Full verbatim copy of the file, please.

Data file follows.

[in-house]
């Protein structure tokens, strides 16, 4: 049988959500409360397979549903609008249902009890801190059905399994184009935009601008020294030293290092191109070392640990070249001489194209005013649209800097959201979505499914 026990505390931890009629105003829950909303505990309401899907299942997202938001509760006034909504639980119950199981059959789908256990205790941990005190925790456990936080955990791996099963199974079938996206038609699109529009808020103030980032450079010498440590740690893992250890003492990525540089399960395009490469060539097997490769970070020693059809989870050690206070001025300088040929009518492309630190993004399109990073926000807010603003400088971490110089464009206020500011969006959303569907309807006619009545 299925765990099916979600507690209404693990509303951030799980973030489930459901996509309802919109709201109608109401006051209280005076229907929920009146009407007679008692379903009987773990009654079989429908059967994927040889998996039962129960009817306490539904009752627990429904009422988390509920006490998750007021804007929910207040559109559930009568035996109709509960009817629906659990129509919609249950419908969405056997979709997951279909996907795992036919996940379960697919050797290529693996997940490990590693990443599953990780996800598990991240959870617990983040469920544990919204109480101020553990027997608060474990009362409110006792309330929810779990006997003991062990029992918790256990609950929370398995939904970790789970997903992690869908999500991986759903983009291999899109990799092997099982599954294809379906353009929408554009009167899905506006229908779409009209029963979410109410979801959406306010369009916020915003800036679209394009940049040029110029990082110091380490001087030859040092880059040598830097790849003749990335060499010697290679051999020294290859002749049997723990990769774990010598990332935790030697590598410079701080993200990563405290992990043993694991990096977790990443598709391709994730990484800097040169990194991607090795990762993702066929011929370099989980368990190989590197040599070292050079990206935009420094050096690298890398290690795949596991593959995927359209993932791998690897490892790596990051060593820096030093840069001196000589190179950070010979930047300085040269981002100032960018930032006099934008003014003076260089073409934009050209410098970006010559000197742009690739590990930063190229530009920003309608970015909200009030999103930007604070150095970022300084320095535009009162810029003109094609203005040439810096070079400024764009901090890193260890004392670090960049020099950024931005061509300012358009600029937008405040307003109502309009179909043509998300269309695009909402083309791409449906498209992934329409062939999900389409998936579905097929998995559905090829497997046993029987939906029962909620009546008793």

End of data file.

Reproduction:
[in-house]
């Protein structure tokens, strides 16, 4: 049988959500409360397979549903609008249902009890801190059905399994184009935009601008020294030293290092191109070392640990070249001489194209005013649209800097959201979505499914 026990505390931890009629105003829950909303505990309401899907299942997202938001509760006034909504639980119950199981059959789908256990205790941990005190925790456990936080955990791996099963199974079938996206038609699109529009808020103030980032450079010498440590740690893992250890003492990525540089399960395009490469060539097997490769970070020693059809989870050690206070001025300088040929009518492309630190993004399109990073926000807010603003400088971490110089464009206020500011969006959303569907309807006619009545 299925765990099916979600507690209404693990509303951030799980973030489930459901996509309802919109709201109608109401006051209280005076229907929920009146009407007679008692379903009987773990009654079989429908059967994927040889998996039962129960009817306490539904009752627990429904009422988390509920006490998750007021804007929910207040559109559930009568035996109709509960009817629906659990129509919609249950419908969405056997979709997951279909996907795992036919996940379960697919050797290529693996997940490990590693990443599953990780996800598990991240959870617990983040469920544990919204109480101020553990027997608060474990009362409110006792309330929810779990006997003991062990029992918790256990609950929370398995939904970790789970997903992690869908999500991986759903983009291999899109990799092997099982599954294809379906353009929408554009009167899905506006229908779409009209029963979410109410979801959406306010369009916020915003800036679209394009940049040029110029990082110091380490001087030859040092880059040598830097790849003749990335060499010697290679051999020294290859002749049997723990990769774990010598990332935790030697590598410079701080993200990563405290992990043993694991990096977790990443598709391709994730990484800097040169990194991607090795990762993702066929011929370099989980368990190989590197040599070292050079990206935009420094050096690298890398290690795949596991593959995927359209993932791998690897490892790596990051060593820096030093840069001196000589190179950070010979930047300085040269981002100032960018930032006099934008003014003076260089073409934009050209410098970006010559000197742009690739590990930063190229530009920003309608970015909200009030999103930007604070150095970022300084320095535009009162810029003109094609203005040439810096070079400024764009901090890193260890004392670090960049020099950024931005061509300012358009600029937008405040307003109502309009179909043509998300269309695009909402083309791409449906498209992934329409062939999900389409998936579905097929998995559905090829497997046993029987939906029962909620009546008793």